Who saw this coming from Hiroki Kuroda? Before he joined the Yankees, I always thought the Japanese right-hander was underrated, but going from the cavernous Dodger Stadium to homer-happy Yankee Stadium didn’t bode well. Yet somehow, Kuroda has managed to, at least on the surface, improve his numbers and become the most valuable pitcher on the Yankees. But what about under the surface? Is Kuroda actually a better pitcher this year, and is he actually the best on the Yankees? Let’s find out.
If you haven’t done so already, I’d encourage you to first check out the primer that I wrote for this series, which outlines some of the most important statistics that I’ll employ in this post and others. If you’re unfamiliar with sabermetrics, or you’re not sure about a particular statistic I mention, check out that post (if you still don’t understand, please leave a comment below or email me and I’d be happy to help).
Previous players:Mark Teixeira Robinson Cano Derek Jeter Alex Rodriguez Russell Martin Nick Swisher Curtis Granderson CC Sabathia
As with Sabathia, let’s first look at the sabermetric basics for Kuroda.
Interestingly, Kuroda’s peripherals are pretty much the same this year as his career. He’s giving up more home runs despite a higher groundball percentage, but this is probably a product of Yankee Stadium, as his HR/FB is about average for Yankees pitchers this year.
Even though his peripherals are about the same, Kuroda’s ERA this season is lower than his career number. He has always outpitched his FIP due to a lower-than-average BABIP, but this year, not only is his BABIP even lower, but his left-on-base percentage is very high, leading to an ERA that is much lower than his FIP.
Another way to look at these numbers is by using FanGraphs brand new Fielding Dependant Pitching metrics, which essentially measure the parts of run-prevention not measured by FIP: balls in play and sequencing.
Kuroda, for example, has accrued 3.4 wins through his FIP this year – a respectable number, to be sure, but it doesn’t give him credit for his 3.04 ERA. When we factor in FDP, however, we see that Kuroda has earned 1.1 wins from balls in play (BABIP) and 1.0 wins from sequencing (LOB%). That gives him 5.5 wins if we credit all aspects of run prevention to him, which would make him the 6th most valuable pitcher in baseball.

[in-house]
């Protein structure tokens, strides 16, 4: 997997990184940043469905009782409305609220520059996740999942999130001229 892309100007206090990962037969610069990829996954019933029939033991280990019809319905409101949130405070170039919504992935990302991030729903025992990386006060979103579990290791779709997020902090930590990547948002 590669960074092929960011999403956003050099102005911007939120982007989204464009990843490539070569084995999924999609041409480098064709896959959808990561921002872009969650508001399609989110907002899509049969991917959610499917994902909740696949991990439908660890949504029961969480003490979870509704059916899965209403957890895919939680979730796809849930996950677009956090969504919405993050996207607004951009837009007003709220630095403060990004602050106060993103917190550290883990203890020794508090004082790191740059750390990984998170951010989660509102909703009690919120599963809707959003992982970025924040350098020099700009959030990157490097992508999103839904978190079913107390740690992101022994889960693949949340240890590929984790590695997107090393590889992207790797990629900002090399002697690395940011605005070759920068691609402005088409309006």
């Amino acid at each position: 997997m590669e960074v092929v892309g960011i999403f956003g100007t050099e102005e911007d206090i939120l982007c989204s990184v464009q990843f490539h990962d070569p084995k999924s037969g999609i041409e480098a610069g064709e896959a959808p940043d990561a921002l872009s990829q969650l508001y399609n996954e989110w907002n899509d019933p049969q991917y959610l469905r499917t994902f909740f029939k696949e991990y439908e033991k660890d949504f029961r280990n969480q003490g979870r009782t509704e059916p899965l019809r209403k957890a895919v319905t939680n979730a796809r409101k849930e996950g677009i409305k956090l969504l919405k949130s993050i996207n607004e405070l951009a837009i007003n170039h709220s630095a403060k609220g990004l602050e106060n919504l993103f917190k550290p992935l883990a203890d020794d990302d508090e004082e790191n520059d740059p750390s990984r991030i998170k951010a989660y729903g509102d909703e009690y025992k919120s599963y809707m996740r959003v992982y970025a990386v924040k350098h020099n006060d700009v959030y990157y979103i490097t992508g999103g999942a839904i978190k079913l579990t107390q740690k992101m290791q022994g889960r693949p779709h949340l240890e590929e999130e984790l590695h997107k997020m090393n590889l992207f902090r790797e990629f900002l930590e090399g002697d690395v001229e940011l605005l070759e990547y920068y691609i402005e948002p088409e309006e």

But, unfortunately, we probably can’t do that. This isn’t to say that Kuroda definitely doesn’t deserve all the credit, but so far, we don’t know how to figure out how much of that FDP is Kuroda’s doing, and how much is the defense behind him and/or good luck. But let’s try anyway to figure out whether Kuroda deserves credit for those numbers.
The balls in play aspect is the more difficult of the two, mainly because we have no way of knowing how good the defense behind Kuroda has been. We can see how good the Yankees defense overall is, but that tells us very little about the defense when Kuroda pitches. Just like starting pitchers on the same team can often have very different levels of offensive support, so can they have very differing levels of defensive support. Kuroda has given up fewer line drives than usual, which is a good sign. This, along with the fact that he has always put up above average BIP numbers, indicates that the his BABIP is not entirely based on his defense/luck.
The other aspect of Kuroda’s excellent fielding dependent pitching has been his sequencing – that is, when the runners that he allows in fact score. It may be that Kuroda is pitching better with runners on base and in scoring position, in which case we could attribute a lot of his success in that department to him. Let’s take a look:
Wow. Well isn’t that interesting? If I didn’t know better, I would think that Kuroda has done a horrible job this year at preventing runners from scoring. He has struck batters out at a slightly higher rate, but his walk rate and home run rate spike whenever runners are on, especially when they are in scoring position. His BABIP, on the other hand, plummets in these situations. In other words, when runners are on, Kuroda walks way more batters than usual, gives up way more home runs that usual, yet because he is able to limit hits, he has seen success in preventing runners from scoring. Strange.
Unfortunately, the above numbers probably indicate that Kuroda has gotten very lucky in the sequencing department. He is not pitching better when runners are on, but simply getting more help from his defense which is preventing batted balls from turning into hits. I might be tempted to say that Kuroda is just getting weaker contact when runners are on, but that elevated home run rate indicates that batters are hitting the ball just as hard, if not harder, in these situations.
All in all, Kuroda has still had a great year for the Yankees, one that I definitely did not expect. His FIP is about what we would expect based on moving from Dodger Stadium to Yankees Stadium. Much of his success on balls in play can probably be attributed to Kuroda himself since he has shown that skill over his career. However, his ability to strand runners has been more luck than skill, and is unlikely to continue. Still, we can probably expect a 3.50 or so ERA going forward, which is fantastic for a Yankee starter, and will make Kuroda an extremely valuable asset in the playoffs.